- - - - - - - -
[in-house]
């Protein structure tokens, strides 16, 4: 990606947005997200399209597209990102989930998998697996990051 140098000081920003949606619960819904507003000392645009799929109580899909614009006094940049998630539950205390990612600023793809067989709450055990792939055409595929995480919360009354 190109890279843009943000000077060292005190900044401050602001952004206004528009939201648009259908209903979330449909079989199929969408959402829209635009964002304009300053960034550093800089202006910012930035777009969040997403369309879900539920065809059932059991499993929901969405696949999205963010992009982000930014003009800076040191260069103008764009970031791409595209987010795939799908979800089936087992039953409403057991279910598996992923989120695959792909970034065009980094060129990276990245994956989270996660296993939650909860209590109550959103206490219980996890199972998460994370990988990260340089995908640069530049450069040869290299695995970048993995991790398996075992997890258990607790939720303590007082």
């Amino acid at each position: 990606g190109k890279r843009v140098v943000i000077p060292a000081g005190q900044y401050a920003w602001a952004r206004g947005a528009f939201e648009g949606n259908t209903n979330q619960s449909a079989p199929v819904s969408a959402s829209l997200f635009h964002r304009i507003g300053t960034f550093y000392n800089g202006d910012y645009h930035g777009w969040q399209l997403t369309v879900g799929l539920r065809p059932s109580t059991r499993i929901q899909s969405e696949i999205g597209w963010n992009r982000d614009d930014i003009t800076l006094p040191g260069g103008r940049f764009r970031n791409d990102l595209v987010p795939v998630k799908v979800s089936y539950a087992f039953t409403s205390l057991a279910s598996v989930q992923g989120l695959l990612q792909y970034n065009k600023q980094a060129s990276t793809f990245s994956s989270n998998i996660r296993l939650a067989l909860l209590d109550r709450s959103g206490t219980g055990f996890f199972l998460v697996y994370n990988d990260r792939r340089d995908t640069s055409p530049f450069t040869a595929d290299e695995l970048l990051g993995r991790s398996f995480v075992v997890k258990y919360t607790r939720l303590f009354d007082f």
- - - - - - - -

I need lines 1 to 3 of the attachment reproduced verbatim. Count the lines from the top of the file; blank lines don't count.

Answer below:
[in-house]
């Protein structure tokens, strides 16, 4: 990606947005997200399209597209990102989930998998697996990051 140098000081920003949606619960819904507003000392645009799929109580899909614009006094940049998630539950205390990612600023793809067989709450055990792939055409595929995480919360009354 190109890279843009943000000077060292005190900044401050602001952004206004528009939201648009259908209903979330449909079989199929969408959402829209635009964002304009300053960034550093800089202006910012930035777009969040997403369309879900539920065809059932059991499993929901969405696949999205963010992009982000930014003009800076040191260069103008764009970031791409595209987010795939799908979800089936087992039953409403057991279910598996992923989120695959792909970034065009980094060129990276990245994956989270996660296993939650909860209590109550959103206490219980996890199972998460994370990988990260340089995908640069530049450069040869290299695995970048993995991790398996075992997890258990607790939720303590007082």
């Amino acid at each position: 990606g190109k890279r843009v140098v943000i000077p060292a000081g005190q900044y401050a920003w602001a952004r206004g947005a528009f939201e648009g949606n259908t209903n979330q619960s449909a079989p199929v819904s969408a959402s829209l997200f635009h964002r304009i507003g300053t960034f550093y000392n800089g202006d910012y645009h930035g777009w969040q399209l997403t369309v879900g799929l539920r065809p059932s109580t059991r499993i929901q899909s969405e696949i999205g597209w963010n992009r982000d614009d930014i003009t800076l006094p040191g260069g103008r940049f764009r970031n791409d990102l595209v987010p795939v998630k799908v979800s089936y539950a087992f039953t409403s205390l057991a279910s598996v989930q992923g989120l695959l990612q792909y970034n065009k600023q980094a060129s990276t793809f990245s994956s989270n998998i996660r296993l939650a067989l909860l209590d109550r709450s959103g206490t219980g055990f996890f199972l998460v697996y994370n990988d990260r792939r340089d995908t640069s055409p530049f450069t040869a595929d290299e695995l970048l990051g993995r991790s398996f995480v075992v997890k258990y919360t607790r939720l303590f009354d007082f």